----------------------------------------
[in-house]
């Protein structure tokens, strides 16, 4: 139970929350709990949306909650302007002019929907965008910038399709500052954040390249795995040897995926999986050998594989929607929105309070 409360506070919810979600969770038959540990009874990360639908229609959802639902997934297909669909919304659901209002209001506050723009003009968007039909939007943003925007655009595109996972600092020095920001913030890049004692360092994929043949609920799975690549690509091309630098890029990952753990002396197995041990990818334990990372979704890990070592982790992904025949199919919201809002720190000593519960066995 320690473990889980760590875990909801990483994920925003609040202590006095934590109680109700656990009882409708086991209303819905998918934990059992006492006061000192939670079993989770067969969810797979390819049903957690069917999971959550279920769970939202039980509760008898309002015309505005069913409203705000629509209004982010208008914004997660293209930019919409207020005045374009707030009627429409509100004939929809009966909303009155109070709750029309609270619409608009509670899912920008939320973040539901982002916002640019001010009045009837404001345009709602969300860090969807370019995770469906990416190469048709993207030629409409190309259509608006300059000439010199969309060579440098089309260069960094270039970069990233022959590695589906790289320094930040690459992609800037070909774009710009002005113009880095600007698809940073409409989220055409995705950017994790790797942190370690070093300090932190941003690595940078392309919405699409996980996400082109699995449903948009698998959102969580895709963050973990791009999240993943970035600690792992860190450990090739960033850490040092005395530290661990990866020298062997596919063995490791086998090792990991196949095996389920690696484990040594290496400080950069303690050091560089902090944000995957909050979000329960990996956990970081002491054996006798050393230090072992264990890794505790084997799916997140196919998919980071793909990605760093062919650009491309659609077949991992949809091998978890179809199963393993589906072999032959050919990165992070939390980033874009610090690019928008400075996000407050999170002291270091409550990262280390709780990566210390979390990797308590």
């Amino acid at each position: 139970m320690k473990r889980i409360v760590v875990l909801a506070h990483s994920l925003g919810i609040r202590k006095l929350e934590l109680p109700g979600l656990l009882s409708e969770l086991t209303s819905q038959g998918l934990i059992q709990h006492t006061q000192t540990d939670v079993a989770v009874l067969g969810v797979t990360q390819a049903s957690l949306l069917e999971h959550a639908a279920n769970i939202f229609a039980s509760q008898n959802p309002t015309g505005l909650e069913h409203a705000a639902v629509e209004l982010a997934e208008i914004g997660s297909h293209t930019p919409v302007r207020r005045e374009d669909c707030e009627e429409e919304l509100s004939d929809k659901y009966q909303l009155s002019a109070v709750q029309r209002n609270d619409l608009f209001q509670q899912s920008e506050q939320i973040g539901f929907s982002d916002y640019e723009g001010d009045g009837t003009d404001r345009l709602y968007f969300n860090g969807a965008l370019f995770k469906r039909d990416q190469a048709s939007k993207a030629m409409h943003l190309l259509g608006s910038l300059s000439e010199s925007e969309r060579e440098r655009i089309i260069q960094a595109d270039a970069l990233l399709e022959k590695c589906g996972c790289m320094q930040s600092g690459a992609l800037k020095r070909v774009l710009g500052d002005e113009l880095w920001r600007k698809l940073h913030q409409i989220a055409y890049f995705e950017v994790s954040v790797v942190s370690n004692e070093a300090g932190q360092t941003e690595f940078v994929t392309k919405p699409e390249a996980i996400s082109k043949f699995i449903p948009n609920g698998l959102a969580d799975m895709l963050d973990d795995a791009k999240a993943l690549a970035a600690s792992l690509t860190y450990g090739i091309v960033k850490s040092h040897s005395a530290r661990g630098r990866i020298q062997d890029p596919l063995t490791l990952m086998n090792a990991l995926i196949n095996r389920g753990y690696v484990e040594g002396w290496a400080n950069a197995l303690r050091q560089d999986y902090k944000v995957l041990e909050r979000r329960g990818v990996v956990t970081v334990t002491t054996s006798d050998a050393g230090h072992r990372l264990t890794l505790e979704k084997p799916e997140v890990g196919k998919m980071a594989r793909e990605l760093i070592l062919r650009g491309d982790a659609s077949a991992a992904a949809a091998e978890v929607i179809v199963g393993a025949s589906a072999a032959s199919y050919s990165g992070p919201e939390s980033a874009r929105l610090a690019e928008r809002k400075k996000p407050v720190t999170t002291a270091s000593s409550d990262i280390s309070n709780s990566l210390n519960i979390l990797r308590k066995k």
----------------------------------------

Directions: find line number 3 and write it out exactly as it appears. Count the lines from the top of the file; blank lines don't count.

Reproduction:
């Amino acid at each position: 139970m320690k473990r889980i409360v760590v875990l909801a506070h990483s994920l925003g919810i609040r202590k006095l929350e934590l109680p109700g979600l656990l009882s409708e969770l086991t209303s819905q038959g998918l934990i059992q709990h006492t006061q000192t540990d939670v079993a989770v009874l067969g969810v797979t990360q390819a049903s957690l949306l069917e999971h959550a639908a279920n769970i939202f229609a039980s509760q008898n959802p309002t015309g505005l909650e069913h409203a705000a639902v629509e209004l982010a997934e208008i914004g997660s297909h293209t930019p919409v302007r207020r005045e374009d669909c707030e009627e429409e919304l509100s004939d929809k659901y009966q909303l009155s002019a109070v709750q029309r209002n609270d619409l608009f209001q509670q899912s920008e506050q939320i973040g539901f929907s982002d916002y640019e723009g001010d009045g009837t003009d404001r345009l709602y968007f969300n860090g969807a965008l370019f995770k469906r039909d990416q190469a048709s939007k993207a030629m409409h943003l190309l259509g608006s910038l300059s000439e010199s925007e969309r060579e440098r655009i089309i260069q960094a595109d270039a970069l990233l399709e022959k590695c589906g996972c790289m320094q930040s600092g690459a992609l800037k020095r070909v774009l710009g500052d002005e113009l880095w920001r600007k698809l940073h913030q409409i989220a055409y890049f995705e950017v994790s954040v790797v942190s370690n004692e070093a300090g932190q360092t941003e690595f940078v994929t392309k919405p699409e390249a996980i996400s082109k043949f699995i449903p948009n609920g698998l959102a969580d799975m895709l963050d973990d795995a791009k999240a993943l690549a970035a600690s792992l690509t860190y450990g090739i091309v960033k850490s040092h040897s005395a530290r661990g630098r990866i020298q062997d890029p596919l063995t490791l990952m086998n090792a990991l995926i196949n095996r389920g753990y690696v484990e040594g002396w290496a400080n950069a197995l303690r050091q560089d999986y902090k944000v995957l041990e909050r979000r329960g990818v990996v956990t970081v334990t002491t054996s006798d050998a050393g230090h072992r990372l264990t890794l505790e979704k084997p799916e997140v890990g196919k998919m980071a594989r793909e990605l760093i070592l062919r650009g491309d982790a659609s077949a991992a992904a949809a091998e978890v929607i179809v199963g393993a025949s589906a072999a032959s199919y050919s990165g992070p919201e939390s980033a874009r929105l610090a690019e928008r809002k400075k996000p407050v720190t999170t002291a270091s000593s409550d990262i280390s309070n709780s990566l210390n519960i979390l990797r308590k066995k």